By Pat Sherman
Tom Atwell is the epitome of tough. He runs 100-mile ultra-marathons and competes in grueling Ironman competitions, many days waking before 3 a.m. to run 15 miles or more.
After that, he’ll get on his bicycle or swim 45 minutes at Coggan Family Aquatic Center, where he coaches water polo and swimming for La Jolla High School. Then it’s off to his job teaching AP European history at La Jolla High.
It’s this indomitable spirit that doctors say helped him take on cancer twice, and live to serve as an inspiration to others.
In 1997 Atwell was diagnosed with a rare sarcoma known as a malignant fibrous histiocytoma. Doctors gave him a 25 percent chance of survival. A softball-sized tumor on his hip required the removal of the top of one leg and a portion of his glutes.
“I had been racing in triathlons. I surfed a lot, trained a lot. I had 4 percent body fat and was just charging pretty hard,” recalled Atwell, 47, noting that his three brothers — who he said have all made less healthy life choices — have never had a serious illness.
“It’s like, how can I get cancer? I’m a healthy guy, I’m training, I’m working out. I think I’ve done all this stuff right. How am I getting sick? I had a lot of questions for myself. It was pretty devastating.”
Due to his otherwise peak physical condition, doctors were able to put Atwell on an atypically aggressive chemotherapy regimen. “Normally, you go in and you do three hours in the chemo lounge and then leave … but I was hospitalized for five days straight and they would do a drip around the clock and it would just wreck me,” he recalled.
By the time his body would regain strength, it was time to repeat the process.
He survived and again thrived.
Then, early last year, cancer struck again — this time melanoma cells started appearing on Atwell’s shoulders head, ear and lip.
This time, he didn’t take the diagnosis lying down, continuing to train through chemotherapy, skin creams and subcutaneous hormone injections.
“I didn’t make it a topic of conversation (with my doctors) because they probably would have said I should hold off and not do it,” Atwell said of his modified training. “It was much more subdued than normal, but if I couldn’t get out and run I’d at least get on my bike and pedal. I tried constantly to at least do something.”
As a way to shake the dark cloud of cancer (as he put it), Atwell ran the American Cancer Society’s 100-mile Relay For Life at La Jolla High — just one week after completing his last treatment in June 2013.
“Ever since, I’ve had it in the back of my mind that the reason I survived was because I was in good shape and I was healthy and fit,” he said. “That’s what gets me up in middle of the night … and makes me want to get out and go after it. I just always want to make sure I’m as fit as I can possibly be, should I ever have a recurrence.”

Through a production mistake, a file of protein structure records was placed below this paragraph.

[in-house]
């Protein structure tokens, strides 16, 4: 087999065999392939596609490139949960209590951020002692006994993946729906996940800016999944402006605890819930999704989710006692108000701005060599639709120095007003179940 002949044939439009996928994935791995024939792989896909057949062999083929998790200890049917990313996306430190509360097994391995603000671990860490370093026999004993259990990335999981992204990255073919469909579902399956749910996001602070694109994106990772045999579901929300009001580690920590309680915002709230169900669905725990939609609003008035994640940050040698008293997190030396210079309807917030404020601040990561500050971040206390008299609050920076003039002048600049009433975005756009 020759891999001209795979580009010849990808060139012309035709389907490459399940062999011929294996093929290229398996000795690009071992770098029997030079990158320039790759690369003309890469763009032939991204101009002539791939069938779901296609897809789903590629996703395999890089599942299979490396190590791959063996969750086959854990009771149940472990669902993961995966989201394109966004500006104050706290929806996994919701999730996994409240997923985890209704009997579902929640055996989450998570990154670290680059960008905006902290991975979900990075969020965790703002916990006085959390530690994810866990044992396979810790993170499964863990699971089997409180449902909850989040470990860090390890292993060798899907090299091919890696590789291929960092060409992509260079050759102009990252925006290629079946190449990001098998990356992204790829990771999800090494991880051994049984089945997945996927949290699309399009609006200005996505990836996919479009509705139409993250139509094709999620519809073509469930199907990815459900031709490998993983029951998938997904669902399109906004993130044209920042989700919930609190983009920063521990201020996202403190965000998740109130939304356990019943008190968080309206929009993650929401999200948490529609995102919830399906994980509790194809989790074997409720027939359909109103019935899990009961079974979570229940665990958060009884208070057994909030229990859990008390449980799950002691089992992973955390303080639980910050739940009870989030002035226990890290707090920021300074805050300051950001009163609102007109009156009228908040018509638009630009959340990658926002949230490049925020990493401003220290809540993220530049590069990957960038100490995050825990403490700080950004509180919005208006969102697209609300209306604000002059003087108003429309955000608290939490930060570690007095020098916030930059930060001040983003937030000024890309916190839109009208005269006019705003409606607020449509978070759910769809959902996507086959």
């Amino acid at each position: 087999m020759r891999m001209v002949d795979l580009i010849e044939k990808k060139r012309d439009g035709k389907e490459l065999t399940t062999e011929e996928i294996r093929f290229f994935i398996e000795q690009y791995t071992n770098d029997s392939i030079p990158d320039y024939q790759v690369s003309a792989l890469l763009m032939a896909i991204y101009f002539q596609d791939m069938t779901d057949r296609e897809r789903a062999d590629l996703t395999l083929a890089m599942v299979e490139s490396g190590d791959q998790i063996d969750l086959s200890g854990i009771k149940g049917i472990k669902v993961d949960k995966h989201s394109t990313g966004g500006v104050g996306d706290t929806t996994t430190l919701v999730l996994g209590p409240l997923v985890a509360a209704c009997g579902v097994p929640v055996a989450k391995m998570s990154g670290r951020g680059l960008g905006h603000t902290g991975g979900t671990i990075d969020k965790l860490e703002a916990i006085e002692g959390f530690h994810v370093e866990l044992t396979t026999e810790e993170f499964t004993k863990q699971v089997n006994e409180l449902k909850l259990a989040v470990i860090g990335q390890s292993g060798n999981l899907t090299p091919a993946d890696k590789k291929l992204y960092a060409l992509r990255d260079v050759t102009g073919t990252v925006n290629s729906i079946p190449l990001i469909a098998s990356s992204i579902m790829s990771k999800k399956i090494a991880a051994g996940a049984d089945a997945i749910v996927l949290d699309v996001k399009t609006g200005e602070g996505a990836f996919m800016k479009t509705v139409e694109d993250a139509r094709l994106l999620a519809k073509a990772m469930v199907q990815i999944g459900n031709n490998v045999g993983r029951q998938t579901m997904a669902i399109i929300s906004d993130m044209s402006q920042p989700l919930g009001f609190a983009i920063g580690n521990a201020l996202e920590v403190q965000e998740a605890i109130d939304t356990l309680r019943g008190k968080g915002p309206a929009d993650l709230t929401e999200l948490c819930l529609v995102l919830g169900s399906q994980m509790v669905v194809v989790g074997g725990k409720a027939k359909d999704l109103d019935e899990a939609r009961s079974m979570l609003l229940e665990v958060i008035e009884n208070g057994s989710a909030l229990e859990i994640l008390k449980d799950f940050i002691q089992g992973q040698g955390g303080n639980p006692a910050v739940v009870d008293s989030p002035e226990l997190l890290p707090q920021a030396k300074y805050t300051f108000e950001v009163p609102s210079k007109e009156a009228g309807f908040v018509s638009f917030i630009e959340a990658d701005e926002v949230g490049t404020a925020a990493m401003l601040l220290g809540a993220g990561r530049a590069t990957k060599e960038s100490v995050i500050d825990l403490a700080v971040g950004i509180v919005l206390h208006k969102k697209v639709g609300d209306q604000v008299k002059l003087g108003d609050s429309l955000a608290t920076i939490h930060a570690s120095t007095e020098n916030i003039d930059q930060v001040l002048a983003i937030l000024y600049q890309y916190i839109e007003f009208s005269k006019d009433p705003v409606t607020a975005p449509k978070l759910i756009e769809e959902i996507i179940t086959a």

Today, Atwell, as well as his wife Utahna (a breast cancer survivor) are grateful and happily in remission. Atwell gets check-ups every three months.
“Everything looks good,” he said. “Hopefully, pretty soon (the check-ups) will go to every six months and then once a year,” he said.
La Jollan Joan Henderson Brown is a regular fixture at the Coggan pool, and one of Atwell’s No. 1 fans. She noted how, just one month after completing his last round of treatment, Atwell accompanied the La Jolla High boys’ water polo team on a trip to Hungary to compete with some of the world’s top teams and young athletes.
Brown says Atwell’s intense dryland exercises are what makes his swimmers and water pool players some of the strongest around. “He’s always on the deck working,” she said. “He just never stops. He’s an inspiration for everybody here … besides being just a tremendously nice guy to everyone.”
La Jolla High swimming teacher Mike Francis said Atwell helped him hone his swim technique and is one of the reasons he teaches swimming. “He is, in my opinion, one of the best coaches I’ve ever met and one of the best role models I’ve ever met,” Francis said. “He’s absolutely unwavering. He doesn’t cut corners in his life, and he models that to the kids.”
Next month, Atwell will run in a rim-to-rim marathon at the Grand Canyon (alongside his primary care physician), and is working toward competing in the 135-mile Badwater Ultramarathon in Death Valley and the Ironman World Championship in Kona, Hawaii.
In the meantime, he continues his involvement in events benefitting the American Cancer Society and the Challenged Athletes Foundation. Each year, Atwell and his water polo players volunteer to carry disabled athletes participating in the La Jolla Challenged Athletes race up the stairs at La Jolla Cove so they can continue in the bike portion of the race.
Equally important to Atwell these days is demonstrating the importance of armoring one’s skin from the sun’s intense rays.
As a young surfer, Atwell said getting his first sunburn of the year was a ritual and a badge of honor. Before he developed skin cancer, he could be found running with his shirt off. These days, he rarely hits the pavement without a hat, sunscreen and long-sleeve shirt.
“It freaks me out sometimes. You go running on the beach and you see these people that are still out there laying out with baby oil on,” he said.
Not only should a 30 SPF or higher sunscreen be applied generously, but reapplied every two hours — even when it’s cloudy and cool outside. “The sun’s still hitting you and it’s just as powerful as any other time. You can’t go by whether there’s clouds in the sky,” said Atwell, who reminds his swimmers to coat their skin with liquid armor before every practice.
“I think he’s really influential with everyone,” said his 15-year-old daughter, Lexi, a La Jolla High sophomore and lifeguard who plays on the girls’ water polo team. “It’s definitely much stricter in our household now. We’re all about that.”